Women in Agriculture: My experience shows youth need not waste time looking for jobs – Farmer

Nike Kikiowo started her poultry farm in 2017 in Osun State with 100 birds, but has now grown significantly.

The graduate of History and Diplomatic Study had earlier ventured into various enterprises, but was not satisfied with their outcome.

Although she had a “white collar job”, she managed to engage herself with other things before calling it quit at the corporate world in 2016.

When she resigned, Mrs Kikiowo decided to rewrite her narrative and moved on to agriculture. She is now the managing director of Azarel Farms.

“Agriculture for me had always been my passion, even though I never planned to be a full time farmer, but I had to start it. I had other businesses I was into but I am not as fulfilled as I am with agriculture,” she said.

She contacted an animal scientist who advised her to begin with 100 birds.

“I was scared when the scientist said I should begin with 100 birds,” she said. “How will I sell 100 birds? Will I hawk them? I asked him.”

She was pleased with her first sales, so she gave it another try. By early 2018 she had grown to 500 birds capacity.

The mother-of-three belongs to the Poultry Association of Nigeria, Osun State chapter. Joining this association has added positive values to her business.

Mrs Kikiowo, who also has a diploma in Law, said aside her poultry farm, she owns a vegetable and crop farm and a rabbit farm of over 120 rabbits.

She understands the power of knowledge and she seeks it appropriately. She attends trainings on agriculture and business.

In 2018, Mrs Kikiowo joined the Osun State Broiler Outgrower Farmers Association. Every farmer in the cooperative got funding from the government through OBOPS 2 (Osun Broiler Outgrower program scheme) programme organised by the state government.

The funding through OBOPS 2 catered for inputs like 2000 day-old chicks, feed, medication, vaccines and every necessary thing needed for a successful production cycle.

The scheme also provided off-takers for farmers to buy the mature birds at the end of every six weeks.

She acquired a larger space (four hectares of land where the first branch of her farm is situated). Facility on the property includes a 3,000 capacity pen, a 1,000 capacity pen, farm house and other adjoining facilities.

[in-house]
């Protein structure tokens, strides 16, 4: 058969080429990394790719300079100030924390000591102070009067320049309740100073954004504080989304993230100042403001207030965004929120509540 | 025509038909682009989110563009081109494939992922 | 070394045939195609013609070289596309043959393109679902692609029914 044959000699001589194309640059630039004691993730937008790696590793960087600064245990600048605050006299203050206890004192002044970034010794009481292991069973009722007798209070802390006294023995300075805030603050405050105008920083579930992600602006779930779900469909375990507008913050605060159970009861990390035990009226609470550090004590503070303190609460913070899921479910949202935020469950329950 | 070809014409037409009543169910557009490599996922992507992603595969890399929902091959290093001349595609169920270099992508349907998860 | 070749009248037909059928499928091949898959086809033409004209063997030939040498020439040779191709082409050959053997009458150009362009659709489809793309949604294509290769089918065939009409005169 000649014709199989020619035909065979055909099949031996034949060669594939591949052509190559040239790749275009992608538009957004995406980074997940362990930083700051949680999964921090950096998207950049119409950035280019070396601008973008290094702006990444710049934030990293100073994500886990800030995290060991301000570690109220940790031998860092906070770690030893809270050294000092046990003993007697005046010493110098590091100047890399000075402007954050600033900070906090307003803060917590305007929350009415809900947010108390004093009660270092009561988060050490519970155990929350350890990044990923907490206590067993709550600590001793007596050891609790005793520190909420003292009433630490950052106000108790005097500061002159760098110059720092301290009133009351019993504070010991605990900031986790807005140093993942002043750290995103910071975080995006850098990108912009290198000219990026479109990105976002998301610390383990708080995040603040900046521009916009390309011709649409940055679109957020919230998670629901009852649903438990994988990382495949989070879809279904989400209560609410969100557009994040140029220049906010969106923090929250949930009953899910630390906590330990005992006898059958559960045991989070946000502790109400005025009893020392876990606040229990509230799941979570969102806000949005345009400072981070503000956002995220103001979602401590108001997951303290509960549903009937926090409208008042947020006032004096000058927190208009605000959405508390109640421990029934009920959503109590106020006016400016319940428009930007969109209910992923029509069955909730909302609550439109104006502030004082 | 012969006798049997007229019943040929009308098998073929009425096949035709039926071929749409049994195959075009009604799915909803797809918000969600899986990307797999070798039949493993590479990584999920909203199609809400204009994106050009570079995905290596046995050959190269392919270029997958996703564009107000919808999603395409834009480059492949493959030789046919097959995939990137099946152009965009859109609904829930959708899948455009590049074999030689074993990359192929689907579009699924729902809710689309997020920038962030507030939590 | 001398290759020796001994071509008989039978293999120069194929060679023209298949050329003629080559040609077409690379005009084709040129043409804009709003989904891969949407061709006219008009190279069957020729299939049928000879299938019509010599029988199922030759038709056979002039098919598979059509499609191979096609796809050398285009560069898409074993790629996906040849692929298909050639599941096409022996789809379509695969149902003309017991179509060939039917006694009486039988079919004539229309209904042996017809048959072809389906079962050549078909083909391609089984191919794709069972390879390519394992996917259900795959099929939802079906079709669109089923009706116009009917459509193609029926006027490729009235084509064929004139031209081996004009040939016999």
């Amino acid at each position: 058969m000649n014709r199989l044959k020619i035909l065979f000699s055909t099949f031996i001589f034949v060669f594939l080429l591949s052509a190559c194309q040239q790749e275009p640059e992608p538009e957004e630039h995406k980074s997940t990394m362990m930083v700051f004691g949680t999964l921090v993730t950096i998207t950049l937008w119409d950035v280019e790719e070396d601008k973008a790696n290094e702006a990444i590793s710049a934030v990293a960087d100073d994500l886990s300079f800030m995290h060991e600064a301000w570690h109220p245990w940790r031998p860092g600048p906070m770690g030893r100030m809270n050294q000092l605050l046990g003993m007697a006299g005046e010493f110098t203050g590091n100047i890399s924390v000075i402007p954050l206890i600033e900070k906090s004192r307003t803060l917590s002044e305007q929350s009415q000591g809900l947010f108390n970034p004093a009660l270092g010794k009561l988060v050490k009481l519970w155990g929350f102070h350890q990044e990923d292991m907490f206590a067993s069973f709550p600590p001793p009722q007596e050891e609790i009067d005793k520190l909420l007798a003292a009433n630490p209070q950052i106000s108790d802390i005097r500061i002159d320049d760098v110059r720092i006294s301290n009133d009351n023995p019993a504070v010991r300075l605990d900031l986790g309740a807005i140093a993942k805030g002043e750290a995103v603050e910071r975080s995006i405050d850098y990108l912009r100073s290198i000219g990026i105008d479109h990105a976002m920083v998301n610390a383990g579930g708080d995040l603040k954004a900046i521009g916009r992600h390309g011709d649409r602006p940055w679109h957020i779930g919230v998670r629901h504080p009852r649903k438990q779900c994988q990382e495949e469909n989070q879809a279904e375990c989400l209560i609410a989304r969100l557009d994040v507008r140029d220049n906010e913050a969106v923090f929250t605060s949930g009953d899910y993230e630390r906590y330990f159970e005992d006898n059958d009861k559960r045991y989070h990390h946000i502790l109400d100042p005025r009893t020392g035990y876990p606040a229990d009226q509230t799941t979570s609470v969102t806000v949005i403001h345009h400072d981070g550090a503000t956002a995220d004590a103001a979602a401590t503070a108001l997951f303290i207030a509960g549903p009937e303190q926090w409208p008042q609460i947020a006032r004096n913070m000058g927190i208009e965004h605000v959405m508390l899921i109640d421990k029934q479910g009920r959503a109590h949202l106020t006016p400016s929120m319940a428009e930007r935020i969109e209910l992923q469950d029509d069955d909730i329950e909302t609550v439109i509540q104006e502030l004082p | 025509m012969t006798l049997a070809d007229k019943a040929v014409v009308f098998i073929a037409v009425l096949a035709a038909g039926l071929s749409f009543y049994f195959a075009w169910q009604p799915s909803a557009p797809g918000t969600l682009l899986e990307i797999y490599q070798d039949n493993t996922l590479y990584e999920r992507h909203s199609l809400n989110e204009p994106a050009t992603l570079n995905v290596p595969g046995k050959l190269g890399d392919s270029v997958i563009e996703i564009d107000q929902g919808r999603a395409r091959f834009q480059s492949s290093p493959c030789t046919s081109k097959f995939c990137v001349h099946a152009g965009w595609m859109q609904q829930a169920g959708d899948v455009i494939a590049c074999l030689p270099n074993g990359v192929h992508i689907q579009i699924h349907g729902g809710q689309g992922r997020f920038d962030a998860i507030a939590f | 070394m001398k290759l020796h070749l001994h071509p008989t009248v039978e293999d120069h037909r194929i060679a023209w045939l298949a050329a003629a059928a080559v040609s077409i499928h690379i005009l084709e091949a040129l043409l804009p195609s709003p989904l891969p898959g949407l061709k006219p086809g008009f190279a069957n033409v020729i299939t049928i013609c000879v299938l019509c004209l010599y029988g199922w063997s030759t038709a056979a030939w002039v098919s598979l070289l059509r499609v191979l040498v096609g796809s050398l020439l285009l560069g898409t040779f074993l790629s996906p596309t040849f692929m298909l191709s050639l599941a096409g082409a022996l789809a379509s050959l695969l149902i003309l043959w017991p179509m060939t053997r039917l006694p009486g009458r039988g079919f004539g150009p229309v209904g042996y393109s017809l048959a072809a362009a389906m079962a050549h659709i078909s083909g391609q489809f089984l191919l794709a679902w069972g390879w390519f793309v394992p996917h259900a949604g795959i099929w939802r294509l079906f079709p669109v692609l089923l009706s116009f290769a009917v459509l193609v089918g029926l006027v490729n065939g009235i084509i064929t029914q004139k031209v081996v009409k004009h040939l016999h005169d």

She has since expanded to another location in the Osun capital, Osogbo, with another 6,000-capacity pen. She now processes the birds by slaughtering and packaging them.

She feels uncomfortable when she sees young people seeking for jobs when farming is at their doorsteps. For her, young people should go into farming.

“When I see people walking around without jobs, it breaks my heart. For example you can start rabbitry with five rabbits; four does and one bucks within three to four months, you will have 36 rabbits,” she said.

“One regular breed of rabbit weener costs N2500, so when you purchase the four of them at N10,000, in three to four months you have 36 rabbits, after which you allow them to grow. In another four months you can start selling the older ones which is above N5000,” she said.

Her husband encourages her with funds when necessary but she also feels more support should come from agricultural financial institutions.

She also thinks the best way for the government to encourage young people to go into agriculture is to revive the produce board, which guarantees a minimum price for every farm produce. So, when young people know they can become millionaires as farmers, there would not be a rush to migrate to urban centers or hustle to get white collar jobs.

She is not bothered about fertilizer because she practices integrated farming where she uses manure from the rabbit and poultry to supplement the growth for her crops (maize). However, the maize production on her farm is never enough. Having to purchase feed at a higher cost due to the cost of maize can really be discouraging.

Maize is a seasonal crop so she uses a larger portion of the maize she grows to feed the birds.

Ms Kikiowo seems to have a better idea on how to grow her farm despite joining the business in her mid thirties.

“When I started this farming, so many people did not believe I could do it. Some said this woman that has long painted nails and worn long hairs, how will she do it,” she said laughing.

“In fact the discrimination was from both gender but when the result started showing, they began respecting me,” she added.

“Even the farmers that started before me, come to me for advice because I have a better idea. I read a lot of things on agriculture and I attend trainings too.”

Ms Kikiowo has been applying for federal government credit but she is yet to receive any.

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